The Nerd’s Word: Be Selective with Your Electives

Trying to decide what electives to take in college can be difficult. And whenever you try to ask someone his or her opinion, the usual response is to take what you like. That advice may work for some classes, but not for all of them. If you haven’t already taken, for instance, a sociology class, how are you going to know if you like it?  While you may have electives within your major (in some majors you have to take a certain number of prescribed, or required, classes, with two or three electives within the major as long as it’s a course within your field) many programs leave room for a certain number of free electives. These credits basically mean you can take pretty much anything you want. While your college may stipulate exactly what the boundaries on your electives are, many give you free reigns: in other words, the electives you take are up to you.  The main purpose of free electives is to give college students an opportunity to explore, but where to turn first?  Allow the Nerd to navigate you through the uncharted territory of choosing the best electives to suit your college experience.

1. Choose by professor. If you’ve taken a class with a certain professor and really liked them, see what else they teach. Maybe you liked their personality or their teaching style. Maybe you thought they were funny or friendly. Whatever it was, if you liked one class with them, it is likely you will enjoy another.

2. Choose by your future plans. Think about what you might do for a career and what courses might help you in that. If you are an early childhood education major and want to run your own childcare, look into take a course in business or accounting. It probably isn’t required for your major, but it will be beneficial for you.

3. Choose by your interest area. Always wanted to learn about photography? Art? Modern dance? Sign language? Go for it. This may be your only opportunity to take courses in an area of interest while you are able to. In a few years, you may live in a town where you can’t take a course in African history. If it sounds interesting, do it now.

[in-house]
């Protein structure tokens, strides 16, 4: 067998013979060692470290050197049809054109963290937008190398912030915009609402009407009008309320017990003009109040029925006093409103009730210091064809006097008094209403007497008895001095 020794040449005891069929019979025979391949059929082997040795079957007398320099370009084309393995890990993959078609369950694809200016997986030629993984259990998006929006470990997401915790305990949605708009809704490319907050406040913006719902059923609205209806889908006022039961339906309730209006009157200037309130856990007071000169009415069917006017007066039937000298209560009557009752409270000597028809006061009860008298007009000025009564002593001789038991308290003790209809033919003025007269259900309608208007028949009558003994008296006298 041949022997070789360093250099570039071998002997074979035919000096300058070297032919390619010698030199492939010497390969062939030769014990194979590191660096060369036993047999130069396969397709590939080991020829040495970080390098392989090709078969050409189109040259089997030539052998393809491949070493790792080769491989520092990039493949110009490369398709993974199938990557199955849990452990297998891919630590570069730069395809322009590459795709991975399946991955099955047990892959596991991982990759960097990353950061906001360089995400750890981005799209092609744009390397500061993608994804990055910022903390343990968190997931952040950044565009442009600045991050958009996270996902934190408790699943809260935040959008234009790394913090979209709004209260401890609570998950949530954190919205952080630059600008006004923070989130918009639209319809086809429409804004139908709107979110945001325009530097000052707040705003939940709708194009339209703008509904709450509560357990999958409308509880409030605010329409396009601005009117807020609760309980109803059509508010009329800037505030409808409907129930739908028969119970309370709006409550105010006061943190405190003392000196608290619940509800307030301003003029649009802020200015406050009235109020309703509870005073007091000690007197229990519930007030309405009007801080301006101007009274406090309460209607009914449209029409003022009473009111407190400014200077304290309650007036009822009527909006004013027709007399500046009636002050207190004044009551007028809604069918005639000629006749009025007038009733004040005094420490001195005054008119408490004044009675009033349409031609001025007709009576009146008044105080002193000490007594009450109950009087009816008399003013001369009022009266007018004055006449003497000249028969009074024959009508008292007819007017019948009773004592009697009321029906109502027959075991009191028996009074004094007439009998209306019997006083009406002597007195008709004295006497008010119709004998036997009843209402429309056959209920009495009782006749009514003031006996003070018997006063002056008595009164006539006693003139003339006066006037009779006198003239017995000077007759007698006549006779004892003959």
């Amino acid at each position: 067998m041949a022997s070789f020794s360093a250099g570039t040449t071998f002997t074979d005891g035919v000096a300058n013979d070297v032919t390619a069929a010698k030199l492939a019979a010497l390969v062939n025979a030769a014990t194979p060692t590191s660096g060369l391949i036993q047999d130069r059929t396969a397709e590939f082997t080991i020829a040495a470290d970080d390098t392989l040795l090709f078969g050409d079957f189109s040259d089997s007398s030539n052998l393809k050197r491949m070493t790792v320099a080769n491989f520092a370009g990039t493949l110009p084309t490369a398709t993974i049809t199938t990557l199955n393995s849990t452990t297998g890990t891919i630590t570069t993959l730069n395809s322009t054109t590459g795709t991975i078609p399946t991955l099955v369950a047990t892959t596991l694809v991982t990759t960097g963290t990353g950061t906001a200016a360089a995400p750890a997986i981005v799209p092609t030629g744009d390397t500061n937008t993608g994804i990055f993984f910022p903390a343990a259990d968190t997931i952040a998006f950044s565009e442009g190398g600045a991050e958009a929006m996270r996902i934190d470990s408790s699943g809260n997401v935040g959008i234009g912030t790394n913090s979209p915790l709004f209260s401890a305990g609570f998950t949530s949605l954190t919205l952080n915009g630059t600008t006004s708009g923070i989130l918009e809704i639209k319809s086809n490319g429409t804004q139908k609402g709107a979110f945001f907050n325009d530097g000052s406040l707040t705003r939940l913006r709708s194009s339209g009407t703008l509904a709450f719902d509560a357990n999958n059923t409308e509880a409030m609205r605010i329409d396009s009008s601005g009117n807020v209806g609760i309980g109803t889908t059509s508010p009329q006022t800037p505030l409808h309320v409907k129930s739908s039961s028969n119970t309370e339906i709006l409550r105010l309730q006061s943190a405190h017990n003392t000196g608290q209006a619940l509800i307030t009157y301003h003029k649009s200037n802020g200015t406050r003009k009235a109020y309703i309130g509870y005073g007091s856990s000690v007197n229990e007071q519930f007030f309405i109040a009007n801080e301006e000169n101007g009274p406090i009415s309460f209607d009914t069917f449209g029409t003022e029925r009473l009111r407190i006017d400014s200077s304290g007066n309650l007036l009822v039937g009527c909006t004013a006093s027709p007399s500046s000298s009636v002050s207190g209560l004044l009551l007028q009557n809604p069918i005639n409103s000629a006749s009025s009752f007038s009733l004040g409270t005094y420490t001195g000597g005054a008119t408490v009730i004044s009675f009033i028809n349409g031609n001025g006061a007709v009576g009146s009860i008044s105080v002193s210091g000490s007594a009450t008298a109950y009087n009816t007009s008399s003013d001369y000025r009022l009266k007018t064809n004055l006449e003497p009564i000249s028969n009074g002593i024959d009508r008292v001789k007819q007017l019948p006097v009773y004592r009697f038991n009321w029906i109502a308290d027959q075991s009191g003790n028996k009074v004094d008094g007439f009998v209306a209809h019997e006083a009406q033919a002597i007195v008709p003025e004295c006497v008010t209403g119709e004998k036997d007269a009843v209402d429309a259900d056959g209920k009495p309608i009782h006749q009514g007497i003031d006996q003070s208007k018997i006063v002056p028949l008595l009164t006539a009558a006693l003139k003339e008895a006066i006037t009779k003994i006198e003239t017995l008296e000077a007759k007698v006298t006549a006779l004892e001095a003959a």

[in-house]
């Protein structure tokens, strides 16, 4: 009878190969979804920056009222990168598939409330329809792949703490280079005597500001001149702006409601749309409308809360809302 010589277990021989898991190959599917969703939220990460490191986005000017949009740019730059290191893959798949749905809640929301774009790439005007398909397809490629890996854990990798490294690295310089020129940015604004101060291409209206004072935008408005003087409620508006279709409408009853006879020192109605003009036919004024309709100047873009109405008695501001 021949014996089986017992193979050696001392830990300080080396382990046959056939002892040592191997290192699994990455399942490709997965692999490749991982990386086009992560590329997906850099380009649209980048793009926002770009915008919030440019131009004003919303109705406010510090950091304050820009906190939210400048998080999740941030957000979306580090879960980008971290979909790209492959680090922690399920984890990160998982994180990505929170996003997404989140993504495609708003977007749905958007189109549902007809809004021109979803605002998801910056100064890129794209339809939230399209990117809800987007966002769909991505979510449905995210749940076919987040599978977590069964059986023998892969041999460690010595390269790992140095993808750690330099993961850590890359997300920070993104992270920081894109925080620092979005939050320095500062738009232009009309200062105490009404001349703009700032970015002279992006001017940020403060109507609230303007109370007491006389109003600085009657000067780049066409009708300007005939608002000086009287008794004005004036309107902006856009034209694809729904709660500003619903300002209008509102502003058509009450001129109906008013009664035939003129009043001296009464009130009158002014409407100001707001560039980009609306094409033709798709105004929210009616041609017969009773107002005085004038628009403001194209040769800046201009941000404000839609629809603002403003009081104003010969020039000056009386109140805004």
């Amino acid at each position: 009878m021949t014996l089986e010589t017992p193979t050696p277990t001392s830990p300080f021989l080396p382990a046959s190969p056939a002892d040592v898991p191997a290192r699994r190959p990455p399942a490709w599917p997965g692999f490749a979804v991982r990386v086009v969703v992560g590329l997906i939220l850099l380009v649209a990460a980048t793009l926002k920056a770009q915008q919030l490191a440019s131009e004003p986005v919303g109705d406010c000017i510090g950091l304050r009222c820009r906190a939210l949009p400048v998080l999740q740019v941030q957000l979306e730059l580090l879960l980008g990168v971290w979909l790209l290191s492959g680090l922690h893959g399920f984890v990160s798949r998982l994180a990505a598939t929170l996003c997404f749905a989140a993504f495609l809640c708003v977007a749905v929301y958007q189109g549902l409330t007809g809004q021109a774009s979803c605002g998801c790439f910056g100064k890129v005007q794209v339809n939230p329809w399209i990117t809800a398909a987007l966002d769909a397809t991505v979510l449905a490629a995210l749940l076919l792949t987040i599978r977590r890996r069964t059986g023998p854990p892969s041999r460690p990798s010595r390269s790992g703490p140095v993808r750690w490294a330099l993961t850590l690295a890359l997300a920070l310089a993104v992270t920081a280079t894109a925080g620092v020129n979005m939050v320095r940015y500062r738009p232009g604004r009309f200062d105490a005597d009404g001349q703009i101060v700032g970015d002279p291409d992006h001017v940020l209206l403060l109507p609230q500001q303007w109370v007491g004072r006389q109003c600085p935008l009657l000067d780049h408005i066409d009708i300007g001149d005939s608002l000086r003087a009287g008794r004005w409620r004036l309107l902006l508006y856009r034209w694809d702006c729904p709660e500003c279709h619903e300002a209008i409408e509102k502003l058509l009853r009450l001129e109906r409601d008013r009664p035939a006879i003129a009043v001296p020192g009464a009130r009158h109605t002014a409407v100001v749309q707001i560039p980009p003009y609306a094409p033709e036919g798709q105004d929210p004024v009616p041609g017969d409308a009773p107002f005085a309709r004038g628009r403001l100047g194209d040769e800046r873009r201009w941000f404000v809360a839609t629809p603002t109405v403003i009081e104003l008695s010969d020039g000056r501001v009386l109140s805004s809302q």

4. Choose by your friends’ opinions. Figure out what classes your friends have enjoyed. Ask around. Now, don’t ask just anyone. Find people who you feel share your interests and attitudes about learning. If your friend Johnny doesn’t go to class or study, and he says that Humanities was way too hard, I wouldn’t necessarily rule it out.

5. Choose by easiness. I don’t always put this at the top of my list of elective-choosing priorities, however if you are a student who is struggling to maintain a decent grade point average, picking an easy class is not a bad idea. Also, choosing an easy elective might allow you to spend more time and effort on classes that count toward your major.

Another trick…if you need to take one elective, register for two (if this is possible in your situation and at your college) classes and go to both for the first session. Then decide what seems more appealing. There is usually no penalty for dropping a course the first week of class, although you will want to double check at your school.  Take the time to explore your options; get in touch with your school’s Registrar’s office or your adviser and find out what elective possibilities are available to you. Get out there and take hold of the opportunities of elective credits and enjoy all the benefits of your college education.  Next week, the Nerd focuses on why you should take full advantage of your campus career center.

Tags : Career GoalsDifficultyEasinessElectivesFuture PlansInterestProfessor